He's not giving away the trade secrets that have turned his team from competitive in 2012 to dominant so far in 2013. He just wants to savor the moment and keep chugging along.
"I just think we're getting more experience, more confidence all the time," Andretti said after another successful practice at Indianapolis Motor Speedway. "When you get more experience and get more confidence, you get better results."
Andretti's team wasn't exactly a pushover before.
Last year, Ryan Hunter-Reay won four times and dethroned three-time defending series champion Dario Franchitti, James Hinchcliffe had five top-five finishes in 15 starts in Dania Patrick's old car and Marco, Michael's son, closed out the season with three top-10s in the last seven races.
Andretti Autosport saw those results as a good start.
This season, those same drivers have combined to win three of the first four IndyCar races and take three of the top six spots in the points standings, and they have simply dominated the early practice rounds at Indy. On Sunday, the five Andretti Autosport drivers hoping to qualify for the May 26 race posted fast laps that ranked among the six fastest. On Tuesday, during the busiest practice session yet, Hinchcliffe grabbed the top spot early in the day with a fast lap of 224. 210 mph.
What exactly changed during the offseason?
Michael made some personnel moves that he declined to talk about, Hinchcliffe had a full offseason to work with his team and Marco went to work with a driving coach to shore up his skills on road and street courses.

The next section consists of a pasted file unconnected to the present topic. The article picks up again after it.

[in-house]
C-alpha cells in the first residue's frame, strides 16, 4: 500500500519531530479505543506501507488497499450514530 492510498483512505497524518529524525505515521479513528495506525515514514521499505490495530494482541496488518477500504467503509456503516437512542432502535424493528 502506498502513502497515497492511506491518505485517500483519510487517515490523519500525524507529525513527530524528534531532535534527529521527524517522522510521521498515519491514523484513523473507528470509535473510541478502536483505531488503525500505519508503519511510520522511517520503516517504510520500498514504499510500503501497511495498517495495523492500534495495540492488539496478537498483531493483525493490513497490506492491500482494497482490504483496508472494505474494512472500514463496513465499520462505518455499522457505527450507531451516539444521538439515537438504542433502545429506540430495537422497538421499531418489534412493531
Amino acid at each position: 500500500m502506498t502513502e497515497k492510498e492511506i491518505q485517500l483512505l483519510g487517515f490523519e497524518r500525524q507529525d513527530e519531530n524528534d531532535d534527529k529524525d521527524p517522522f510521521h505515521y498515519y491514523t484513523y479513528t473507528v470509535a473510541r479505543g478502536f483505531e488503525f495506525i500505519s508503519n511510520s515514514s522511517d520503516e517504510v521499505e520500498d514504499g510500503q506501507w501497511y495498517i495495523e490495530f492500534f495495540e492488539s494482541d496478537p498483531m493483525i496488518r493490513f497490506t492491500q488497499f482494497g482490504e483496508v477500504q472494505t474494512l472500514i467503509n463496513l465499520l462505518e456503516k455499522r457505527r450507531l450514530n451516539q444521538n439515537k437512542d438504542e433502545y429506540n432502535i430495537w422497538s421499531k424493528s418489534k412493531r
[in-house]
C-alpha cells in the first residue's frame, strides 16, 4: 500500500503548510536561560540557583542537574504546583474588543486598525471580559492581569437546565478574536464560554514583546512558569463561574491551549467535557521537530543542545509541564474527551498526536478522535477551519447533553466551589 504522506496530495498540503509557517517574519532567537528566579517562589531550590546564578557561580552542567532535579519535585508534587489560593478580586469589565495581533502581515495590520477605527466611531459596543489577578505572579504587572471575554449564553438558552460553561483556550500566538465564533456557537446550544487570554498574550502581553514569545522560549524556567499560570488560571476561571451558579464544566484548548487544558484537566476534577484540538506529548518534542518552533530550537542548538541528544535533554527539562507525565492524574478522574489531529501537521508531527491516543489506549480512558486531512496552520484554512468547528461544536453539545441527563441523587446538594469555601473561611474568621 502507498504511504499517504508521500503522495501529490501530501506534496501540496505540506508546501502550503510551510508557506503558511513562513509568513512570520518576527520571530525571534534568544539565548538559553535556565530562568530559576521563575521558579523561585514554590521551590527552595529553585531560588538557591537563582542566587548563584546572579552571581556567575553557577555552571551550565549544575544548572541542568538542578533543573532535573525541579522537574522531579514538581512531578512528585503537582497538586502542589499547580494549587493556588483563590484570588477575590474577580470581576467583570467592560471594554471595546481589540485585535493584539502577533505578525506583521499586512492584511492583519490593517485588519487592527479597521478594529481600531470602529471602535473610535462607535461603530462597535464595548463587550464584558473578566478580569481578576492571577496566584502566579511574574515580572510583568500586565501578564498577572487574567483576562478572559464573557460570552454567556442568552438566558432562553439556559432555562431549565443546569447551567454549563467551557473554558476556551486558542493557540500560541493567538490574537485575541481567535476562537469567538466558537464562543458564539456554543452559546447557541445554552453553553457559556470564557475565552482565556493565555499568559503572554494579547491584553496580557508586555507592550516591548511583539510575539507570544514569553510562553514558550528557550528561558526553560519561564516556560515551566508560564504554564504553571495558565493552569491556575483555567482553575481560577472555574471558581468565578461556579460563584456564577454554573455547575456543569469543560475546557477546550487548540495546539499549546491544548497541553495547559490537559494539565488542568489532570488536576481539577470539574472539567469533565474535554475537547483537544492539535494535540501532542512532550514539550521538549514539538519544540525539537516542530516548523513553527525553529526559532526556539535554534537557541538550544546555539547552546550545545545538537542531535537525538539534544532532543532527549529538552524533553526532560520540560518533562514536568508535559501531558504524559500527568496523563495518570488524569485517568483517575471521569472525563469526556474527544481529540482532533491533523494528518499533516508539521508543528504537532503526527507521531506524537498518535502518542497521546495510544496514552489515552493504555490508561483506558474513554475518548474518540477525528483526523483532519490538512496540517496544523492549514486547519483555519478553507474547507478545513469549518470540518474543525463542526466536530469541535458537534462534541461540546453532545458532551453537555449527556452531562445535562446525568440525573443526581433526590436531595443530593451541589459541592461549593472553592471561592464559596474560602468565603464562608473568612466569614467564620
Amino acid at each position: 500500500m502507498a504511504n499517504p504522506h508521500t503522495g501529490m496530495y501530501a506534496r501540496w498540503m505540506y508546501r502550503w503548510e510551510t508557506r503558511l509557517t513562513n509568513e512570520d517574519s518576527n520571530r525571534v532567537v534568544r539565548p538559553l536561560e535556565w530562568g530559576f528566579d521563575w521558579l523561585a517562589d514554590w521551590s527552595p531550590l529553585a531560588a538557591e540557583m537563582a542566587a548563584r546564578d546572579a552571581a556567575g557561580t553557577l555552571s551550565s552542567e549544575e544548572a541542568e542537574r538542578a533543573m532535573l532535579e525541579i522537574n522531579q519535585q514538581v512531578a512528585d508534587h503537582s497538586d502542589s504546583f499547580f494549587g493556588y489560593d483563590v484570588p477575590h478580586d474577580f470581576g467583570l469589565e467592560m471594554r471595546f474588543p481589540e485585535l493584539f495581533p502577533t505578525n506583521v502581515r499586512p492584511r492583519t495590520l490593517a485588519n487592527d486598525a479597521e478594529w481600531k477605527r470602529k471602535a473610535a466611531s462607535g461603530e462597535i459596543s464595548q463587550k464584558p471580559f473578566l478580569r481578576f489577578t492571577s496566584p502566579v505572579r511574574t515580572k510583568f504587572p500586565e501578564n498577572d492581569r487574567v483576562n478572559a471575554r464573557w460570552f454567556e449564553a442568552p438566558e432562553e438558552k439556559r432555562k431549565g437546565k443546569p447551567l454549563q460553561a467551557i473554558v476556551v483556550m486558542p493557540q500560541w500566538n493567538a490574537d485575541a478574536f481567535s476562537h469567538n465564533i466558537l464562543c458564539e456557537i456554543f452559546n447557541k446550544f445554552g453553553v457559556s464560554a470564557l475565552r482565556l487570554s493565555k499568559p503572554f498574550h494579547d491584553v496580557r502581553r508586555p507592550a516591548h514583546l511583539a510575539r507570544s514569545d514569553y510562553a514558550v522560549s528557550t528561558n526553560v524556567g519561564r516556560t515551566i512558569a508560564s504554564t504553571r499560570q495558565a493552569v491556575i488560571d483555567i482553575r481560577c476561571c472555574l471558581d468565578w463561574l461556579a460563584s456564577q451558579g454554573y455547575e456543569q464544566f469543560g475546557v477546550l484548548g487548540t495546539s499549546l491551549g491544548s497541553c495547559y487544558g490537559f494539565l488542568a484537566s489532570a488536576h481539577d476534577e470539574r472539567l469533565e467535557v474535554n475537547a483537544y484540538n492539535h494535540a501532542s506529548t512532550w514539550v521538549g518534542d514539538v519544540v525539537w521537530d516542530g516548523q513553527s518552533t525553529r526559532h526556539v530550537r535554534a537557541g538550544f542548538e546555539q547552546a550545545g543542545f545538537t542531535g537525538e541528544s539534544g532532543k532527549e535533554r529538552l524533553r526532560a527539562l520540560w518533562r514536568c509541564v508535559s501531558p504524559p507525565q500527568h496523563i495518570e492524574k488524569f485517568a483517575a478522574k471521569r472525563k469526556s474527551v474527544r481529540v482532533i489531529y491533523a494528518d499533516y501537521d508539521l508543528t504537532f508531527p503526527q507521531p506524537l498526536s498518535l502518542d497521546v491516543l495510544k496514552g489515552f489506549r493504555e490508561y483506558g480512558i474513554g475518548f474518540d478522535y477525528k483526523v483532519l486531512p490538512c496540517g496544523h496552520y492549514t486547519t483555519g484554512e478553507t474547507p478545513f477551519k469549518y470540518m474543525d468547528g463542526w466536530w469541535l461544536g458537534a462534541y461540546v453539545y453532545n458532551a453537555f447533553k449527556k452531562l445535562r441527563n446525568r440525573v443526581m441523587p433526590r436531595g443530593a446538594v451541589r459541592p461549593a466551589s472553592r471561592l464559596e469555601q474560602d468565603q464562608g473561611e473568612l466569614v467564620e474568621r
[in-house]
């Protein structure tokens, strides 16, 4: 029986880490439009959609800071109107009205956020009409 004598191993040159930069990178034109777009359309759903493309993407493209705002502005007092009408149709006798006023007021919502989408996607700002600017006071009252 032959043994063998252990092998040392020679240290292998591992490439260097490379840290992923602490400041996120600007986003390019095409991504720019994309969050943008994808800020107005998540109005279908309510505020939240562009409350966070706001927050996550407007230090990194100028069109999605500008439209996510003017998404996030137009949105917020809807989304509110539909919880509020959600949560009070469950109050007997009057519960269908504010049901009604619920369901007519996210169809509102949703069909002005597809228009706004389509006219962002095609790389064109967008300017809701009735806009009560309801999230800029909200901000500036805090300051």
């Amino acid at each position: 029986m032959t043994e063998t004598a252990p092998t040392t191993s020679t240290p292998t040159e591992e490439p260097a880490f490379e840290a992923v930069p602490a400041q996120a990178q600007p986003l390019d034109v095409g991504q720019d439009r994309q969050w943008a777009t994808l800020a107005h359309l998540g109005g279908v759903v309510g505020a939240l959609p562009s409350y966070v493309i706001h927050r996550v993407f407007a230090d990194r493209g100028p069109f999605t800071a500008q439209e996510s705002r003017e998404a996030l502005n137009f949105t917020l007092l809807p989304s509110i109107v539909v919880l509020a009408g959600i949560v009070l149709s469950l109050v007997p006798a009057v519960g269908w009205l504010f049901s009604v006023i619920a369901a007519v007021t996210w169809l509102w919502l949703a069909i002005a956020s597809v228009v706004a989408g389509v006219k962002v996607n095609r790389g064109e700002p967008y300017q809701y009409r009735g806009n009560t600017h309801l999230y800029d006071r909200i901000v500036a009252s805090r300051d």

Marco said his coach told him he was relying primarily on his natural talent—and it was causing him problems he could have avoided.
"I learned how to fight and I learned some fundamental things about how to drive on streets. The biggest thing was I learned how to fight," Marco said.
Hinchcliffe has earned the first two wins of his career and will be one of the favorites for the May 26 Indianapolis 500. Heavyweight owners Roger Penske and Chip Gansassi are still looking for their first wins of the season.
The 26-year-old Andretti appears to have mastered those street and road course demons with two third-place finishes and two sevenths in four races -- none on ovals -- and is off to the best start of his career. Marco trails Japanese driver Takuma Sato by only 13 points at the top of the standings.
Hunter-Reay is back in the title hunt, newcomer E.J. Viso is driving well and even the newest member of the team -- Colombia's Carlos Munoz -- has excelled at Indy. The Firestone Indy Lights leader needed less than 12 hours of time on the Brickyard to go from untested rookie to the top speed of Sunday's speed chart.
"I still need to prove myself," Munoz said. "We have to continue to work on our practice checklist and figure out what is going to work best for the team."
That's not all.
After Kurt Busch took Hunter-Reay's car out for a test last week and turned laps at more than 219 mph, speculation swirled about the possibility of the 2004 Cup champion attempting "The Double" in one of Andretti's cars. It will have to wait till next year because Busch wants to run a couple of other IndyCar ovals before giving this tricky 2.5-mile track a whirl.
The future looks bright, too, as Andretti grooms 18-year-old American Zach Veach for an IndyCar career. The budding star is eighth in points in the Lights series this season.
With things going so well, the obvious question is what's next? The end of the Andretti Curse?
At Andretti headquarters, there are always reasons for caution.
"A lot can happen throughout the month," said Marco Andretti, who was the 500 runner-up in 2006 and still hasn't been to Victory Lane at the 2.5-mile Brickyard. "It's a very humbling business. As soon as you think things are going really well, you can roll out the next day and everything's different."